Bitcoin and other cryptocurrencies have been back in the news this week after the endorsement of SpaceX and Tesla boss Elon Musk. His comments prompted the price of bitcoin to rise sharply. It’s thought that a perfect storm of inflationary coronavirus stimulus spending by governments, plus eroding trust in financial markets is pushing investors towards the volatile investments. Hundreds of so called ‘alt-coins’ have followed Bitcoin into the highly unregulated cryptocurrency marketplace and worthless coins are being marketed on social media with prices rocketing hundreds of percentage points in minutes. It all has institutional investors wondering whether to dip their toes in for fear of missing out - and regulators scratching their heads about what to do next. New US treasury secretary Janet Yellen says cryptocurrencies are of ‘particular concern’ and the Indian government is now seeking to prohibit private cryptocurrencies altogether. So what are they and how have they evolved since the early days of Bitcoin a decade ago? Ritula Shah and a panel of guests discuss cryptocurrencies and what should be done about them.
China's advance into Latin America
This month, in a highly unusual move, an American government agency bought nearly $3bn of debt from Ecuador that was owed to China. The aim – in the form of fresh loans – was to help Ecuador pay off 'predatory Chinese debt', strengthen its alliance with the United States and exclude Chinese companies from developing the country's telecoms network. Although the deal came at the end of the Trump presidency, it may encourage other South American countries to reach similar arrangements in the future. According to the UN, Chinese companies have invested $10bn a year in Latin America. Although the amount is far less than that of the United States, Chinese companies have made rapid inroads into the heart of Latin American economies, including in crucial sectors such as mining, power grids and telecommunications. There's speculation that many leaders find Chinese investment attractive because it's rarely tied to anti-corruption measures. Others say countries are walking into a Chinese-made 'debt trap' which will have negative economic consequences over the long run. So is China viewed by those across the region with suspicion, or as a welcome alternative to the United States - which has a controversial history operating outside its own borders? What's been the tangible impact of China's economic advances in Latin America, and will President Biden seek to cooperate with China in the region - or treat it as a strategic threat? Join Ritula Shah and guests as they discuss China's growing influence in Latin America.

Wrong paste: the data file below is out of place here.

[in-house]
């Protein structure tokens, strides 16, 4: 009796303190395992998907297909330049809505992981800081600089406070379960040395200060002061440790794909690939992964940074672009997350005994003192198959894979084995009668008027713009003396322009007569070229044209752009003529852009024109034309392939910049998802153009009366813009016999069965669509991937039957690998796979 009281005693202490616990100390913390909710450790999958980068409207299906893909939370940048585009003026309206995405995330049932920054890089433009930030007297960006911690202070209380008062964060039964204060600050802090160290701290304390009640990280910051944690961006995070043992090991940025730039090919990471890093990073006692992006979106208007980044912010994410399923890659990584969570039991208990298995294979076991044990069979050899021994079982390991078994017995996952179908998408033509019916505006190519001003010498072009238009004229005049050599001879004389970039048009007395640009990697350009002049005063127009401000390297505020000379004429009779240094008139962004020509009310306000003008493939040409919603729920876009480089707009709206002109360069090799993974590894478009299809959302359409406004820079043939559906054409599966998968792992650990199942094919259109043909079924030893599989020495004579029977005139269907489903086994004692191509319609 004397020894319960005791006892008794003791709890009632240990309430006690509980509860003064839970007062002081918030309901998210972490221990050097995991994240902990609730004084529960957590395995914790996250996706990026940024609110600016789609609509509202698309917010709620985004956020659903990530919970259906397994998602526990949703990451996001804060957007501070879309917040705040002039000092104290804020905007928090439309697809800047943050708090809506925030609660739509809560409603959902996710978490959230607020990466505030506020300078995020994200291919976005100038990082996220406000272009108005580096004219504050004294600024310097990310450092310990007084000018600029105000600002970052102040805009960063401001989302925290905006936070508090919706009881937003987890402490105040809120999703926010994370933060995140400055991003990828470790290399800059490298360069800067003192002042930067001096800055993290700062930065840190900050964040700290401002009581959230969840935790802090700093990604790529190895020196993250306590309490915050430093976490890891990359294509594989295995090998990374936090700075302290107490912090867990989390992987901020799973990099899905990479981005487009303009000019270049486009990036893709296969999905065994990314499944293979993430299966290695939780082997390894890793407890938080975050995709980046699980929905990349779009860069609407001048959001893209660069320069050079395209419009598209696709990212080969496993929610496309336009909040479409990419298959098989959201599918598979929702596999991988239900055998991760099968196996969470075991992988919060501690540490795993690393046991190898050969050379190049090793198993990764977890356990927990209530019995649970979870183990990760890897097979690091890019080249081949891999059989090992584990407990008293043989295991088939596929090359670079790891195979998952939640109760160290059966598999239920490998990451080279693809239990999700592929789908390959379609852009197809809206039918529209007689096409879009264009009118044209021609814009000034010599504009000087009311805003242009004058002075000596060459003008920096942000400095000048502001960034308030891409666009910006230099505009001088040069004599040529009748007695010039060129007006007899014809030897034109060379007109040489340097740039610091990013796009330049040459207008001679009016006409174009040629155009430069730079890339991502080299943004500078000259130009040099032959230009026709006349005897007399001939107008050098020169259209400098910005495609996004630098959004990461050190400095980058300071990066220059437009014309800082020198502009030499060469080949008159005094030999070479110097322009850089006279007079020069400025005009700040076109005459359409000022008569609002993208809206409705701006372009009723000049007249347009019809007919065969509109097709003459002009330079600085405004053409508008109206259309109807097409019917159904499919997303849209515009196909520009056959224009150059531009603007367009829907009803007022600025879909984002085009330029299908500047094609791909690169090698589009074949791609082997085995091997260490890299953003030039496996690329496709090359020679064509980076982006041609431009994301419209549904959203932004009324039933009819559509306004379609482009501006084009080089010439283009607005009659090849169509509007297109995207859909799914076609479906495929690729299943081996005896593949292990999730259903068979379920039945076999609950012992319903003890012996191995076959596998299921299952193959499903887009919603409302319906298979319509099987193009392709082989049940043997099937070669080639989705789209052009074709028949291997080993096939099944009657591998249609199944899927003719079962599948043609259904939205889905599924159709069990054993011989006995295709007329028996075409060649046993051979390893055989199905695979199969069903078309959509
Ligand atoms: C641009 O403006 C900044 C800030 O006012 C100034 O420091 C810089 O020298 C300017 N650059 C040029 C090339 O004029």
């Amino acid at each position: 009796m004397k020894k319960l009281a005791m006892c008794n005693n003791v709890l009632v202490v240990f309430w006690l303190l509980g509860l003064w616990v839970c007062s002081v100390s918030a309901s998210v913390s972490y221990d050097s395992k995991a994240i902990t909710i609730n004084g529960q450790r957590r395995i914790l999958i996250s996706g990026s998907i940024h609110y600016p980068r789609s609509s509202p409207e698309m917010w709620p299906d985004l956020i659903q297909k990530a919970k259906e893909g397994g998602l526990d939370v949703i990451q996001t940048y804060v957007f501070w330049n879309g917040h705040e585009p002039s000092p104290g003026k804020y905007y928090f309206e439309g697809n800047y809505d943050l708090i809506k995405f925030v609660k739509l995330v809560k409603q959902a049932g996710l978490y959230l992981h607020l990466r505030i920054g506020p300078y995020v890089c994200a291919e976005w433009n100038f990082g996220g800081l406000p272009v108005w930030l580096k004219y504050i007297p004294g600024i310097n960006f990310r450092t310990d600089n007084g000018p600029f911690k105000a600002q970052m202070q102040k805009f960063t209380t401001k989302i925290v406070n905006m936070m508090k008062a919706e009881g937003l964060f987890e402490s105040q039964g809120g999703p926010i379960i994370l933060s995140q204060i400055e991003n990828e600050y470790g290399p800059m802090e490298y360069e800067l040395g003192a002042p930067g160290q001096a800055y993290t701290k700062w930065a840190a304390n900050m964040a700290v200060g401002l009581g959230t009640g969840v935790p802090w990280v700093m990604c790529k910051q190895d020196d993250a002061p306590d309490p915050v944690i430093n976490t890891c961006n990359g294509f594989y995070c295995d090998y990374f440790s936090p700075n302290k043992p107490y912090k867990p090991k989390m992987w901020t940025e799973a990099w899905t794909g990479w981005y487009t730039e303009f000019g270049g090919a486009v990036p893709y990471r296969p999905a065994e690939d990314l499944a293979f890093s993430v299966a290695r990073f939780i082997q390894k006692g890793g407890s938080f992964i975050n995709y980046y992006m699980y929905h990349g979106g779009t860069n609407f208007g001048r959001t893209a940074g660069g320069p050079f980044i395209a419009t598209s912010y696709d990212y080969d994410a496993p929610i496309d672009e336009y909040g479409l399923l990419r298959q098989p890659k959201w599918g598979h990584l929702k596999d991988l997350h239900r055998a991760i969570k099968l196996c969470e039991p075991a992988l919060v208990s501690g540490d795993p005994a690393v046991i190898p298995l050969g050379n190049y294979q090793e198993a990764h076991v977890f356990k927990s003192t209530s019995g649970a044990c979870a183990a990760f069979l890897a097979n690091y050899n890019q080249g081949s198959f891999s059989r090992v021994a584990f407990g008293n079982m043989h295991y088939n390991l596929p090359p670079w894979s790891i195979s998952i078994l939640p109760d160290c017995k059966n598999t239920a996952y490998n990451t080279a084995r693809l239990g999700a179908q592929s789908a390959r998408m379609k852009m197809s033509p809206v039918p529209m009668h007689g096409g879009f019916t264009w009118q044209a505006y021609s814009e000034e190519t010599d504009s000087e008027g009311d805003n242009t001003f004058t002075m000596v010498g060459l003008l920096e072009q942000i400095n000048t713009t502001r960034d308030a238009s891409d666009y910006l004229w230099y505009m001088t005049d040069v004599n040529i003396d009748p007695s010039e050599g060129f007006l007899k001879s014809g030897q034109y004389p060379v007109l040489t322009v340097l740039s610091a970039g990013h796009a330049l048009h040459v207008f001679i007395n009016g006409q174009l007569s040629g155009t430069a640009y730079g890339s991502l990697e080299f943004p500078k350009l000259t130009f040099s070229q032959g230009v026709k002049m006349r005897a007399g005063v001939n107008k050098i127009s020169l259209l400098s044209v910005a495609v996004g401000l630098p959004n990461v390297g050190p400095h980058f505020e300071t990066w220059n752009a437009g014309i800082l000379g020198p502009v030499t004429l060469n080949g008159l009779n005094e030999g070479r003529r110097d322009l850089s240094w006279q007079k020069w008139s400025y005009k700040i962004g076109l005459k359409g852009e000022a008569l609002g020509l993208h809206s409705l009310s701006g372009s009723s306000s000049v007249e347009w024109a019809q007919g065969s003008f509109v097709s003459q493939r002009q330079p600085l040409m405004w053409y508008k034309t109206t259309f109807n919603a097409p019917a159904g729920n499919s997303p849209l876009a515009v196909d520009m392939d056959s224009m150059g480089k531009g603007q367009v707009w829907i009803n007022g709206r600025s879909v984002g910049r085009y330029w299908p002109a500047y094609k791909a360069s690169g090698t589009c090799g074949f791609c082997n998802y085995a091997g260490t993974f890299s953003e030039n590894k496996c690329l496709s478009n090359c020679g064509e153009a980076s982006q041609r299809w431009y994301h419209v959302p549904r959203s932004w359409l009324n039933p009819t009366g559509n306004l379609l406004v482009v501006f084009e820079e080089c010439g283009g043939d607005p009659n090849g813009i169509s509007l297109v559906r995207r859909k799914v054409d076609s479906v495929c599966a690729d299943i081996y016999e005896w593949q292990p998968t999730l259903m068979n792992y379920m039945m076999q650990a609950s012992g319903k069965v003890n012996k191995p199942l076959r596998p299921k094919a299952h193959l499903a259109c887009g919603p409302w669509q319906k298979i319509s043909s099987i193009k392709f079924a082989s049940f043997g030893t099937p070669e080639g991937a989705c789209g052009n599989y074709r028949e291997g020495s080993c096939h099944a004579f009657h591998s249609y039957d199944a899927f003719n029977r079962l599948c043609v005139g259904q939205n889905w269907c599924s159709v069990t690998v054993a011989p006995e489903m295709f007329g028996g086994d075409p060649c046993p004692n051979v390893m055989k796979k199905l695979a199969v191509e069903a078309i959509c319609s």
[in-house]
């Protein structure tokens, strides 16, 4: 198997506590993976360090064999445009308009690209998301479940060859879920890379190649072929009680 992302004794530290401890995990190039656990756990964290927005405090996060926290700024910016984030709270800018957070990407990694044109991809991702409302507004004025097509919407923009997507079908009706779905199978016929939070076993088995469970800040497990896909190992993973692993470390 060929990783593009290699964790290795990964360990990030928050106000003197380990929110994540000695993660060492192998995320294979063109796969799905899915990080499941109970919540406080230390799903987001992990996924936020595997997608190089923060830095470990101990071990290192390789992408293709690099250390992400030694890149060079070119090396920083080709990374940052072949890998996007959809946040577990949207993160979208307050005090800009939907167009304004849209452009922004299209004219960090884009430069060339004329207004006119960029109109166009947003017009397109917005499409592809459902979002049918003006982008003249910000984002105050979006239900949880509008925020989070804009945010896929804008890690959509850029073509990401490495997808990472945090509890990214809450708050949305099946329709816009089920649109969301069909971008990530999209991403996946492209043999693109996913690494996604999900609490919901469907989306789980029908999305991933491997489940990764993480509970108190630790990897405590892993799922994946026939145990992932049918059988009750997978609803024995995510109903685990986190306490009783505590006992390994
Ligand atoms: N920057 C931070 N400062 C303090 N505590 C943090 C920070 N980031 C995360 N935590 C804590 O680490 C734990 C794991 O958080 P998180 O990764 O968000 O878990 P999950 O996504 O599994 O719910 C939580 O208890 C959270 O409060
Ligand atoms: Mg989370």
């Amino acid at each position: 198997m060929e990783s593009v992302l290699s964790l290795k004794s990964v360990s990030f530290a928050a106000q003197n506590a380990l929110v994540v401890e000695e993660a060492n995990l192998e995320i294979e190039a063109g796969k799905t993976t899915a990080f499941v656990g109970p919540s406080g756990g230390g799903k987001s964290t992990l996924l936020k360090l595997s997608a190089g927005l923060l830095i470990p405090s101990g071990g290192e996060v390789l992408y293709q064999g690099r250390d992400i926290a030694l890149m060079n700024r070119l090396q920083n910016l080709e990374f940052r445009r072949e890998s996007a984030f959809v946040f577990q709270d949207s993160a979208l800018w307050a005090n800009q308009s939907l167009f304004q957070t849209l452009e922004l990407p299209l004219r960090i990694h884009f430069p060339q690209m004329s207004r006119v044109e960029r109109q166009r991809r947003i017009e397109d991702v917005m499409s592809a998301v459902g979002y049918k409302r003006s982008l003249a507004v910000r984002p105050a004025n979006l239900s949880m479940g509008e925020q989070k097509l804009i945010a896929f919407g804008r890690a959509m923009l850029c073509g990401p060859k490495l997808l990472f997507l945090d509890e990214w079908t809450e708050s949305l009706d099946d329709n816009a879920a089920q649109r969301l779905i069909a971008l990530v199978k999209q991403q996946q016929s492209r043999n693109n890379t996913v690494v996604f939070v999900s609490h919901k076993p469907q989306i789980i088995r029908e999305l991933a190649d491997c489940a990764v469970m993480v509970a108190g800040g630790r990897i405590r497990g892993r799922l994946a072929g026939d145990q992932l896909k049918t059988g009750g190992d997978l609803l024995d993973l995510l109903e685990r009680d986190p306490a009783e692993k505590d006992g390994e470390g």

Afghanistan: Hard choices for Biden
The future of US troops in Afghanistan could be Joe Biden's first major foreign policy decision. Less than a year ago the Trump administration reached a deal with the Taliban to withdraw all American troops from the country. The Taliban promised to stop targeting US and NATO forces as they wound down their presence. Now, with the May deadline fast approaching, President Biden will need to decide whether to honour the agreement at a time when the Taliban is being blamed for a string of deadly attacks targeting journalists, judges and police officers. The Red Cross described Afghanistan as the deadliest country for civilians in 2020, but despite the violence the government in Kabul is continuing discussions with the Taliban over a framework for peace negotiations. The presence of foreign troops has provided some level of security against an enemy that controls swathes of the countryside, so what will happen if and when they leave? And could advances in gender equality and religious freedoms be rolled back as part of any final agreement? Join Ritula Shah and guests as they discuss the state of Afghanistan and the tough decisions the Biden administration will soon need to make.